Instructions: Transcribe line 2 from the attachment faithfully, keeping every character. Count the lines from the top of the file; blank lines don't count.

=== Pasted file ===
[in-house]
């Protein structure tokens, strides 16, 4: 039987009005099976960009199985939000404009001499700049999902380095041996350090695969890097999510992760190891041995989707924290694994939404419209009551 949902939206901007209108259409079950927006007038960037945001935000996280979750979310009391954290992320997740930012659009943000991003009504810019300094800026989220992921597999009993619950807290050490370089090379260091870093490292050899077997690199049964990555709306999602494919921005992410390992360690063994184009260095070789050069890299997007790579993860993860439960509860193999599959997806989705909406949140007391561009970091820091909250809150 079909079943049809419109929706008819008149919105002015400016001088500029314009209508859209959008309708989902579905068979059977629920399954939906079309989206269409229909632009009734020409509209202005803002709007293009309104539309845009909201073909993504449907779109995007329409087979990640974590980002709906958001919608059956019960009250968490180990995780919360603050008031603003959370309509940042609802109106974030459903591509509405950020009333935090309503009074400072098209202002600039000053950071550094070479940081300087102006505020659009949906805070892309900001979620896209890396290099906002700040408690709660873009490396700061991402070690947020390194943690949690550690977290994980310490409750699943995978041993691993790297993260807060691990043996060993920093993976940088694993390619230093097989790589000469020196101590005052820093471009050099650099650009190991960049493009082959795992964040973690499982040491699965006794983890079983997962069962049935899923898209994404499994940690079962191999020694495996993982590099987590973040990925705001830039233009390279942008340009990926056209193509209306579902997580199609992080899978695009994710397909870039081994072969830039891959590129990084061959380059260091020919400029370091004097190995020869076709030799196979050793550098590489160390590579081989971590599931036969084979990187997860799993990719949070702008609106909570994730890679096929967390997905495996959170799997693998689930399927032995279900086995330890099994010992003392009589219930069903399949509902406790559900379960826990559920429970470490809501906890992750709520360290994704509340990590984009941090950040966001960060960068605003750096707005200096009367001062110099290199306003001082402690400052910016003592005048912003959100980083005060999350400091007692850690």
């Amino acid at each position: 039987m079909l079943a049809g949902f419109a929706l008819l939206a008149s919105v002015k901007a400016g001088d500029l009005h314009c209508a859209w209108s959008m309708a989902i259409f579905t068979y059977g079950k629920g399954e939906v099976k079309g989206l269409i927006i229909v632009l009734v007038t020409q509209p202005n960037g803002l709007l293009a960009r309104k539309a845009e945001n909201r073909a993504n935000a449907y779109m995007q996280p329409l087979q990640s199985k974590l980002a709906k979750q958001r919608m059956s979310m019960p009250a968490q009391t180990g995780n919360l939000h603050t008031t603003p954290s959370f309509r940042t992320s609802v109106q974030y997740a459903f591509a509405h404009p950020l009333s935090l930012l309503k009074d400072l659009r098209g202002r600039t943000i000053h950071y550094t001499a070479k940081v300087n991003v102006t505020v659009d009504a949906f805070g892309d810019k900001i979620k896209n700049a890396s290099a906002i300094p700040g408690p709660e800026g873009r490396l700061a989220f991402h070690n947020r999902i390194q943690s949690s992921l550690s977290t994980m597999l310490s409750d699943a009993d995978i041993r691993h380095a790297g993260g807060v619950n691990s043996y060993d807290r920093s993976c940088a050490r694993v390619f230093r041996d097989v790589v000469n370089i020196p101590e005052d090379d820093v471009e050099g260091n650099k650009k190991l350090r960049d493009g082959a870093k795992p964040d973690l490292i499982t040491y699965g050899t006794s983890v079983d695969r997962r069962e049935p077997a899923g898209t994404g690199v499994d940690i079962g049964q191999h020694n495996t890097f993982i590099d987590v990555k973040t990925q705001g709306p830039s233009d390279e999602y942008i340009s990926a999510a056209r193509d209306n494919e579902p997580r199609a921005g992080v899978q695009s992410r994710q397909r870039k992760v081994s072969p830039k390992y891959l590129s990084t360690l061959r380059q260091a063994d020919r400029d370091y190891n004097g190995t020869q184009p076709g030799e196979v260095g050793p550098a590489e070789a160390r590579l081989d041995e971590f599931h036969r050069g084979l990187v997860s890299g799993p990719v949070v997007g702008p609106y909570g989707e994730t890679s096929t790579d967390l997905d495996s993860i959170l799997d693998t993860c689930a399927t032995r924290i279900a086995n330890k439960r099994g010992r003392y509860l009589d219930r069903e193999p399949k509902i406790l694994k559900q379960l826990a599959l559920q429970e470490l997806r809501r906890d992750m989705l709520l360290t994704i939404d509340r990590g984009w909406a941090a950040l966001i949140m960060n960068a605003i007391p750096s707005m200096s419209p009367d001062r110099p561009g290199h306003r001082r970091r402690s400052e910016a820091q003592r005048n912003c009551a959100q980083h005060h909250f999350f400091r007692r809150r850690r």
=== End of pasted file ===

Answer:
């Protein structure tokens, strides 16, 4: 039987009005099976960009199985939000404009001499700049999902380095041996350090695969890097999510992760190891041995989707924290694994939404419209009551 949902939206901007209108259409079950927006007038960037945001935000996280979750979310009391954290992320997740930012659009943000991003009504810019300094800026989220992921597999009993619950807290050490370089090379260091870093490292050899077997690199049964990555709306999602494919921005992410390992360690063994184009260095070789050069890299997007790579993860993860439960509860193999599959997806989705909406949140007391561009970091820091909250809150 079909079943049809419109929706008819008149919105002015400016001088500029314009209508859209959008309708989902579905068979059977629920399954939906079309989206269409229909632009009734020409509209202005803002709007293009309104539309845009909201073909993504449907779109995007329409087979990640974590980002709906958001919608059956019960009250968490180990995780919360603050008031603003959370309509940042609802109106974030459903591509509405950020009333935090309503009074400072098209202002600039000053950071550094070479940081300087102006505020659009949906805070892309900001979620896209890396290099906002700040408690709660873009490396700061991402070690947020390194943690949690550690977290994980310490409750699943995978041993691993790297993260807060691990043996060993920093993976940088694993390619230093097989790589000469020196101590005052820093471009050099650099650009190991960049493009082959795992964040973690499982040491699965006794983890079983997962069962049935899923898209994404499994940690079962191999020694495996993982590099987590973040990925705001830039233009390279942008340009990926056209193509209306579902997580199609992080899978695009994710397909870039081994072969830039891959590129990084061959380059260091020919400029370091004097190995020869076709030799196979050793550098590489160390590579081989971590599931036969084979990187997860799993990719949070702008609106909570994730890679096929967390997905495996959170799997693998689930399927032995279900086995330890099994010992003392009589219930069903399949509902406790559900379960826990559920429970470490809501906890992750709520360290994704509340990590984009941090950040966001960060960068605003750096707005200096009367001062110099290199306003001082402690400052910016003592005048912003959100980083005060999350400091007692850690």